Monday, October 09, 2006

Black Swan Green

by David Mitchell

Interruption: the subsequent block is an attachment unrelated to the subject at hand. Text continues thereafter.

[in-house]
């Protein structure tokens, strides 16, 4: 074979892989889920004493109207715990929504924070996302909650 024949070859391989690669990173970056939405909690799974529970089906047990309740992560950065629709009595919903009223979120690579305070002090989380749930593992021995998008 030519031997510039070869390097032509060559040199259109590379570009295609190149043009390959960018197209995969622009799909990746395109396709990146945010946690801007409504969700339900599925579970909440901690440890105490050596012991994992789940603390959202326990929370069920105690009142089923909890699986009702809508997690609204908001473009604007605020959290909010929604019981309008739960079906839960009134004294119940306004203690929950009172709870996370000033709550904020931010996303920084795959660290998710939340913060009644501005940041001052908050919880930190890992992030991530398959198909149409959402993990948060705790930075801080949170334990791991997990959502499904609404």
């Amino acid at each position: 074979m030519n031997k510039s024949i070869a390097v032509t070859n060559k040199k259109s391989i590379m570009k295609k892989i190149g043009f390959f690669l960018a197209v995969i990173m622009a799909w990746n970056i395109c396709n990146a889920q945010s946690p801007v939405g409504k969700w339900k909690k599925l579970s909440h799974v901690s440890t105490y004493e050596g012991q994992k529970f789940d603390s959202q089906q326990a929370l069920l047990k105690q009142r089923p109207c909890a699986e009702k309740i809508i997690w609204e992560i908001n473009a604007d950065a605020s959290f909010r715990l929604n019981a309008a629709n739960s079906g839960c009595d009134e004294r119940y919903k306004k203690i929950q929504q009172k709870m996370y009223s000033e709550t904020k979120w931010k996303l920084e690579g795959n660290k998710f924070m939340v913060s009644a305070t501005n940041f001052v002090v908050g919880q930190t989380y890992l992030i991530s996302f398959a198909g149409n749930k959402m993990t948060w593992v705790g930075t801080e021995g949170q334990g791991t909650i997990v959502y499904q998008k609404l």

Mitchell, author of such headspinning novels as Cloud Atlas (see below) and Ghostwritten, has, at first glance, stepped off his runaway train to write something more traditional: a semi-autobiographical "first novel." This is a coming-of-age tale of a year in the life of one 13-year-old boy living in a suburb in northwestern England in 1982. That's right, just one boy, one voice, one village, one year. This is still David Mitchell, though, and he shows that a year with Jason Taylor can be just as wonderfully complex and multi-layered as anything else. Jason's voice is unique, something he himself learns to deal with over the course of the book. Identity is a theme familiar to Mitchell fans, as are several other themes here: self-perception, the power of the individual, the strong versus the weak, the unrelenting change inherent in being alive. Beautifully done.

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